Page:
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When it comes to happiness – or enthusiasm, or friendliness – are Midwesterners different?

We’re in Kansas City, Missouri (just a few blocks from the Kansas state line, but we Kansas Citians care a lot about the distinction) for the yearly summer visit to my parents.

As always, I love being in Kansas City.

By coincidence, a few days before this trip, I had dinner in New York with one of my best friends from high school, who now lives in Brooklyn.

We were talking about Kansas City, and she mentioned that she had decided that Midwesterners really WERE more friendly and enthusiastic than people on the East Coast.

I’ve heard that, of course, but I never noticed too much of a difference myself. So this trip, I’ve been trying to pay attention.

People do seem less hurried. Clerks in stores are more chatty and helpful. Drivers don’t even turn into an intersection if a pedestrian is crossing (in NYC, they practically edge you out of the way with their bumpers).

Certainly the people walking around move more slowly than I’m used to. In a recent fascinating cover story in New York Magazine, Clive Thompson’s Why New Yorkers Live Longer, I read that a “recent ranking of cities found that New York has the fastest pedestrians in the country.”

Of course, the flip side to “not hurried” is “slow.” When you’re in a hurry, this slower pace can be slightly irritating. But overall, it’s a much nicer atmosphere.

I’m not so sure that people are really more friendly. Part of the friendlier atmosphere comes from not being in such a rush. People take the time to exchange a few words.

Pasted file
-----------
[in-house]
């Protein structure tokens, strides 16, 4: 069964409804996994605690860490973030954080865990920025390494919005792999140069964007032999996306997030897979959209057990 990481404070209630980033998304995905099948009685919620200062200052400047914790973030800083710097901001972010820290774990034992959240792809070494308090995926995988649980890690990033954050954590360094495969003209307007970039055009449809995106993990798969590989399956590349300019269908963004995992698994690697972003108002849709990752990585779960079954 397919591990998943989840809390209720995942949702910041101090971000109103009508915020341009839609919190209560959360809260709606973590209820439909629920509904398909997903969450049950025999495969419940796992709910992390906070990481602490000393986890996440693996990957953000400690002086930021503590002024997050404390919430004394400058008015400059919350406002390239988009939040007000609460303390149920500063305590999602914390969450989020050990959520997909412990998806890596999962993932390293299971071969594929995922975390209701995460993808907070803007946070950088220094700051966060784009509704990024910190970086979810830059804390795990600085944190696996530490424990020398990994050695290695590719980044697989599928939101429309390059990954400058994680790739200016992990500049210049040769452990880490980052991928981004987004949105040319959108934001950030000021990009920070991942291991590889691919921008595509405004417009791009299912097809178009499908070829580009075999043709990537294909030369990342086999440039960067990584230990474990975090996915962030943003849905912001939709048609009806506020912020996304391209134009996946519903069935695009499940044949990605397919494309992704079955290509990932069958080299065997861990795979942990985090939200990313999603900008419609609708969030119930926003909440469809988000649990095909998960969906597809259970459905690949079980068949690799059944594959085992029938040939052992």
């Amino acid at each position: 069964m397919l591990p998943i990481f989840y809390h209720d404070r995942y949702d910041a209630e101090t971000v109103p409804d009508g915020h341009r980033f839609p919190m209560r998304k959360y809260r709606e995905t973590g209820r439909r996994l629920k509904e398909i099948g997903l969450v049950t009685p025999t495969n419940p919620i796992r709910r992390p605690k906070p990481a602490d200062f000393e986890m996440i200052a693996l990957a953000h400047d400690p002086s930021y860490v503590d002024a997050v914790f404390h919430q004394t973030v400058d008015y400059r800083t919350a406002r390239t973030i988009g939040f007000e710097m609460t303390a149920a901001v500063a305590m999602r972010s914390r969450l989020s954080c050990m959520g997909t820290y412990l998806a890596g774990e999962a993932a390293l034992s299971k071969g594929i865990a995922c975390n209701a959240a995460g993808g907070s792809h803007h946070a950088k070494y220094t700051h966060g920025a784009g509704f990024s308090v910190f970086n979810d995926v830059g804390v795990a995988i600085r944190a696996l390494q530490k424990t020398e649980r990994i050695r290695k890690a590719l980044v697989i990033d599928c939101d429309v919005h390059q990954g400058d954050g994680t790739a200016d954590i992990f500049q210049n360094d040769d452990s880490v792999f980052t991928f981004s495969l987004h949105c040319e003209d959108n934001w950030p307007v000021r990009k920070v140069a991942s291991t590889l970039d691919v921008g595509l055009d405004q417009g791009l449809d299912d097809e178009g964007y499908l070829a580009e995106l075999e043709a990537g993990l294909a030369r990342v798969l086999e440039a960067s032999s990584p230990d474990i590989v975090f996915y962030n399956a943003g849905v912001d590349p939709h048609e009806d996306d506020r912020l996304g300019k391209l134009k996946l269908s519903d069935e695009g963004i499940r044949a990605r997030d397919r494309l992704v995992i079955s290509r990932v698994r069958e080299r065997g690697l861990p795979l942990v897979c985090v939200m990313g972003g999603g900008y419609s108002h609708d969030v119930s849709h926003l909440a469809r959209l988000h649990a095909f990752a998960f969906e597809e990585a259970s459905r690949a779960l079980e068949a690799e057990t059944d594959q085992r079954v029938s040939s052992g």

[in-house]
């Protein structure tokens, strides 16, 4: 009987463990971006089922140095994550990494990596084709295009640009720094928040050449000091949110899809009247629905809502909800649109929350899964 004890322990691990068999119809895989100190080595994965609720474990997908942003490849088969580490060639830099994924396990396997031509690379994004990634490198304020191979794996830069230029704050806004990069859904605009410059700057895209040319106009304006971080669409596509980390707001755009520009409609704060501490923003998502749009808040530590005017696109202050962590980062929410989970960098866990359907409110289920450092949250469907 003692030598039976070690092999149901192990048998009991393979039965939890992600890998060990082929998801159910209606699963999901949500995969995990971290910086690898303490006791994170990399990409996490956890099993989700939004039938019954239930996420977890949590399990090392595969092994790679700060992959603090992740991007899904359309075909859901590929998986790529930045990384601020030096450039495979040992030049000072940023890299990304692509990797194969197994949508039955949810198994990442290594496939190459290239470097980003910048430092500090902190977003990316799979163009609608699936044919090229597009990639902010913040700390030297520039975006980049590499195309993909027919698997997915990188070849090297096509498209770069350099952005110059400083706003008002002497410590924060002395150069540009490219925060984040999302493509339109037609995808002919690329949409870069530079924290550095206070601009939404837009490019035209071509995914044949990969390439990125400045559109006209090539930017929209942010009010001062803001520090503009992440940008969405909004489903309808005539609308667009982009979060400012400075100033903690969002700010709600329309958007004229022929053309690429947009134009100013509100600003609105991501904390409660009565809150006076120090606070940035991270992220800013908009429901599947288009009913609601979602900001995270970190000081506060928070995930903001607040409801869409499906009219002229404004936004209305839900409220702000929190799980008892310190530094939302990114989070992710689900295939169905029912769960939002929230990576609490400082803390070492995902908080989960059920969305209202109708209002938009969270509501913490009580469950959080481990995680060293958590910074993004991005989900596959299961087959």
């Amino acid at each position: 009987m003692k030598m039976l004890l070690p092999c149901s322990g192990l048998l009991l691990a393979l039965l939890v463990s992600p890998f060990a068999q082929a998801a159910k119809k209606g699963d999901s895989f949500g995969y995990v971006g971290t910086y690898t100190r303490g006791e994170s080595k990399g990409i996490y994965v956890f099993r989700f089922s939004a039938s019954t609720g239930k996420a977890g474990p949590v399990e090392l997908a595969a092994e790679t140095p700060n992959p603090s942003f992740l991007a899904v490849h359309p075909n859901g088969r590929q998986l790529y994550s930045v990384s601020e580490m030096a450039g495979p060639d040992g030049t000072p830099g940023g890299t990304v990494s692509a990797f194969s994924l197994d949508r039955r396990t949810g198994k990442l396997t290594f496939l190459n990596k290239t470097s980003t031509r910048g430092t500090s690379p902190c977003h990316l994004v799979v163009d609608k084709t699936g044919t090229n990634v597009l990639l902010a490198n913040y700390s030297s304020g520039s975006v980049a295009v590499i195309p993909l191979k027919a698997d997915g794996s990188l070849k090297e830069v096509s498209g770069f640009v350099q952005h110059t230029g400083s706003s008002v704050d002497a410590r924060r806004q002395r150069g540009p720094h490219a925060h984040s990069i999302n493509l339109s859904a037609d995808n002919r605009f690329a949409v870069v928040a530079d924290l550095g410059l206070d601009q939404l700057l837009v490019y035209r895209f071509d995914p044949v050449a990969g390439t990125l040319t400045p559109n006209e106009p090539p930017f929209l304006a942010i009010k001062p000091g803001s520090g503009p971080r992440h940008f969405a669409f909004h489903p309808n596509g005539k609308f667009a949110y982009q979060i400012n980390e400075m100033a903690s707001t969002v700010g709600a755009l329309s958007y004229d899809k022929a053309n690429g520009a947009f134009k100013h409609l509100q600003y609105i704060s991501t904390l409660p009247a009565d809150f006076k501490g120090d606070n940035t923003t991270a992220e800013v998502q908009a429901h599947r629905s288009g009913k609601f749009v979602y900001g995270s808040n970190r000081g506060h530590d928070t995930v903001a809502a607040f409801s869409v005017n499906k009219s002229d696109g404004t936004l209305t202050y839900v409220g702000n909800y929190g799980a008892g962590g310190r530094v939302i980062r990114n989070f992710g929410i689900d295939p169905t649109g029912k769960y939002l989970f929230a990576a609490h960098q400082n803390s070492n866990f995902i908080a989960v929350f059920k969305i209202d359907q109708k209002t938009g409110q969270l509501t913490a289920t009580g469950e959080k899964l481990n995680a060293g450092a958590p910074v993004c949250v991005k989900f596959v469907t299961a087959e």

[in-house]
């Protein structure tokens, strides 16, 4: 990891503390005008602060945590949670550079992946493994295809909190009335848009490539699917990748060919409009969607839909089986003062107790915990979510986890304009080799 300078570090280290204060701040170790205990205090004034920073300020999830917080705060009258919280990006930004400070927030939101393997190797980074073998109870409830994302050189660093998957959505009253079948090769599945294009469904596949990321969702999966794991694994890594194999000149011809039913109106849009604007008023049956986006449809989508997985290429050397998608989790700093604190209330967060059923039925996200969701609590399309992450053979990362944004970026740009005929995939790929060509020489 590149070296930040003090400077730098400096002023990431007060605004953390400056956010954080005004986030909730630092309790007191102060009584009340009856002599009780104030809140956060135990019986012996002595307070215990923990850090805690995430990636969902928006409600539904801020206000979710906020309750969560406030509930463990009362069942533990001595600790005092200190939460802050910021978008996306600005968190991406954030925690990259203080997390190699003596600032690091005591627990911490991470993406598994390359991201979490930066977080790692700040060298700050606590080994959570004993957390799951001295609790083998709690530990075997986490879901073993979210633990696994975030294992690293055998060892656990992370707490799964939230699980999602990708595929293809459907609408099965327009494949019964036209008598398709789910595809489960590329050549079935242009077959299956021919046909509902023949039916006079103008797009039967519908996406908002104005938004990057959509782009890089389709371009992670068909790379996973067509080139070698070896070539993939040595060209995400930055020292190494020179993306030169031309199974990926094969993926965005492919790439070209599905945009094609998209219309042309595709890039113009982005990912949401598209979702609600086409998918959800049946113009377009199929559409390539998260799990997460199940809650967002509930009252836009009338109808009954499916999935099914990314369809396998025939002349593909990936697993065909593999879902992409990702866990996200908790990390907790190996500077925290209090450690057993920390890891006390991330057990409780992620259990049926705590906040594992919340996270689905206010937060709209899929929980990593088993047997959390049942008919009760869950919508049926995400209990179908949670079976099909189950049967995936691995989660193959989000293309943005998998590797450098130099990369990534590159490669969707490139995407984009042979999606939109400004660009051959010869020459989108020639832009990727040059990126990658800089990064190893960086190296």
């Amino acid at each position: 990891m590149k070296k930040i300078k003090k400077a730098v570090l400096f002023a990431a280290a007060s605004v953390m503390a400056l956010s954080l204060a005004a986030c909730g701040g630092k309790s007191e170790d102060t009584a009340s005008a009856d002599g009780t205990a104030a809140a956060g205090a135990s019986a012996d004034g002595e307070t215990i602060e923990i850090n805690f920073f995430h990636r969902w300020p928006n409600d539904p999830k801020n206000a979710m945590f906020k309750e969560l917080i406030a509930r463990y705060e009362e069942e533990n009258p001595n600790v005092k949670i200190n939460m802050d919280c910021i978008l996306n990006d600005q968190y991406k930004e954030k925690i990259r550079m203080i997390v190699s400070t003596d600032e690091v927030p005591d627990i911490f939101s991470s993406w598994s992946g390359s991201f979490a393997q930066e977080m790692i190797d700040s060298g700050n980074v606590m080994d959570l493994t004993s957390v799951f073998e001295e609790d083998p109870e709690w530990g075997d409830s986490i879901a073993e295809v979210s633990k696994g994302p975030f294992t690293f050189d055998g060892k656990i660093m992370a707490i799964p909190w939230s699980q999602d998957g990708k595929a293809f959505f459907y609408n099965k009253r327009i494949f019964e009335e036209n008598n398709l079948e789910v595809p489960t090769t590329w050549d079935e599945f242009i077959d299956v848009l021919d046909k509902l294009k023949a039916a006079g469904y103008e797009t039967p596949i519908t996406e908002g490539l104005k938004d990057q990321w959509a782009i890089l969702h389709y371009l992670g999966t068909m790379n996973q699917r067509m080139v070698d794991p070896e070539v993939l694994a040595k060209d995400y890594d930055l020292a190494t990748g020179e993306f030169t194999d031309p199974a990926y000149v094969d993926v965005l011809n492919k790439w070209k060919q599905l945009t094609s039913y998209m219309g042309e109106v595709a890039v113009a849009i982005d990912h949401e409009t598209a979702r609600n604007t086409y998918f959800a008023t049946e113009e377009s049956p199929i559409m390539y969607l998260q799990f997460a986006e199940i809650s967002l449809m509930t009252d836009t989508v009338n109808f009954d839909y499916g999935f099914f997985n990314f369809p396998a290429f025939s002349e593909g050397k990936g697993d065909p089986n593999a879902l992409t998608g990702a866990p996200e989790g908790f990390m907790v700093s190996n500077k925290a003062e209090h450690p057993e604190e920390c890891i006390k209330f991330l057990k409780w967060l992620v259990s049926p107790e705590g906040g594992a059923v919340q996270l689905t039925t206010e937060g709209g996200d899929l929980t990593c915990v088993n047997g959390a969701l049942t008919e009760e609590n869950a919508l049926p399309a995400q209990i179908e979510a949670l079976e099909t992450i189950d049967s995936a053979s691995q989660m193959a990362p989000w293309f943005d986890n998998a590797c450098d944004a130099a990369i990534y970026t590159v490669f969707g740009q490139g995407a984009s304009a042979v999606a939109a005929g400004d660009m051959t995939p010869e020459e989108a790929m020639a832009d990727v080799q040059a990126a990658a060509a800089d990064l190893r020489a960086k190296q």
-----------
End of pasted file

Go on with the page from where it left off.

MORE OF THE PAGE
There’s a kind of friendliness peculiar to New York, too. Odd things are always happening, and you’re always around lots of other people, many of whom have hilarious commentary to offer.

Nevertheless, this exercise has made me appreciate the value of adding a few extra words to a routine exchange. Even a “Hot enough for you?” as clichéd as it is, makes an encounter seem more pleasant.

I’m not good about talking to strangers, so it’s an effort for me to offer these little remarks, but I’ve noticed the big difference it makes in the emotional tone of my day.

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This Wednesday: Five tips for making your schedule work better (with particular emphasis on coping with Mondays.)

Every Wednesday is Tip Day.
This Wednesday: Five tips for making your schedule work better (with particular emphasis on coping with Mondays).

Over the last few weeks, unrelated to each other, a few friends happened to mention to me that they’d made minor changes to their approach to scheduling their work, with dramatic results.

These changes demonstrate the usefulness of paying attention to our own idiosyncratic rhythms – when we feel like buckling down, when we feel like goofing off.

1. One friend used to hate the frantic rush of Monday mornings, but now he comes into work Monday morning without any expectations for himself until after lunch. He lets himself do easy work like checking email, reading email newsletters, and doing more substantial tasks IF he feels like it, but doesn’t consider himself “at work” until 1:30. The result? He gets about as much done as he did before – he just feels less pressure.

2. Also on the subject of Mondays — one of my former roommates has always suffered from the Sunday Blues. Now she deals with it by making sure she has something to look forward to on Monday: she schedules lunch with a friend, excuses herself from some daily task that she doesn’t enjoy, or figures out some other way to improve the day. Once Monday morning comes, she’s always fine – she just suffers from dread on Sunday. Having something pleasant to anticipate lessens the feeling.

3. Another friend gets to work at 8:00 a.m. but doesn’t react to anything until 10:00.m. He only works on tasks that he’s set himself. By not answering email or working on someone else’s request until 10:00, he takes care of his own priorities first.

4. Studies show that the brain is often better able to tackle cognitive tasks before noon. A friend of mine noticed that this was true for him, so now he loads all his serious intellectual work into the morning, and uses the time after lunch for meetings, easier work, and going to the gym.

5. The change I’ve made in my approach to my schedule is – don’t expect to have a regular schedule. I love routine and predictability, but the way my life is right now, every day is different. For a while, that made me felt frustrated and inefficient. Now I’m trying to embrace and enjoy it.